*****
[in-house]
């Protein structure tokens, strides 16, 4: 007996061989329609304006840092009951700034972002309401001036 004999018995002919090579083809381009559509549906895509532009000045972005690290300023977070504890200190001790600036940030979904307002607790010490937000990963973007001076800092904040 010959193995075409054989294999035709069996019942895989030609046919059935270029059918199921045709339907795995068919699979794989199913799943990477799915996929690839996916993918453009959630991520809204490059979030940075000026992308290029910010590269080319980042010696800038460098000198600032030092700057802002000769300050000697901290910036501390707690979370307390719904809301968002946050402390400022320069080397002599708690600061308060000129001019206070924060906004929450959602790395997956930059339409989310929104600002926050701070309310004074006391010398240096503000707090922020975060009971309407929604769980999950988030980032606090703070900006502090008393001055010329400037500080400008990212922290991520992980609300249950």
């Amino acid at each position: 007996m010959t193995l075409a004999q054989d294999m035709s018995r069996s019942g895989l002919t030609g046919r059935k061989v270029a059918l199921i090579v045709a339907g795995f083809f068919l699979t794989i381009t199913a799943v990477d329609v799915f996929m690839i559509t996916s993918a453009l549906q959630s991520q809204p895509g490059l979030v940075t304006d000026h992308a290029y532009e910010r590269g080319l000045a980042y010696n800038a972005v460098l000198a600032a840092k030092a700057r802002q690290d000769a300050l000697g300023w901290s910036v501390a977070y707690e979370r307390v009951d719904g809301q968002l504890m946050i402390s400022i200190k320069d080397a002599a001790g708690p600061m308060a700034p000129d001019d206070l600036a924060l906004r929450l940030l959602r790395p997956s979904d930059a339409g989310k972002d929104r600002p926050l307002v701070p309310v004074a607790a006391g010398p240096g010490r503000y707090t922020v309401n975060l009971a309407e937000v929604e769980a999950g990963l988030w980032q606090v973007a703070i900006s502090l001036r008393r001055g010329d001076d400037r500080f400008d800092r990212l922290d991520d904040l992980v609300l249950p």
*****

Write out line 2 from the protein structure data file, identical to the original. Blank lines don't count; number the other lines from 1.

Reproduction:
């Protein structure tokens, strides 16, 4: 007996061989329609304006840092009951700034972002309401001036 004999018995002919090579083809381009559509549906895509532009000045972005690290300023977070504890200190001790600036940030979904307002607790010490937000990963973007001076800092904040 010959193995075409054989294999035709069996019942895989030609046919059935270029059918199921045709339907795995068919699979794989199913799943990477799915996929690839996916993918453009959630991520809204490059979030940075000026992308290029910010590269080319980042010696800038460098000198600032030092700057802002000769300050000697901290910036501390707690979370307390719904809301968002946050402390400022320069080397002599708690600061308060000129001019206070924060906004929450959602790395997956930059339409989310929104600002926050701070309310004074006391010398240096503000707090922020975060009971309407929604769980999950988030980032606090703070900006502090008393001055010329400037500080400008990212922290991520992980609300249950």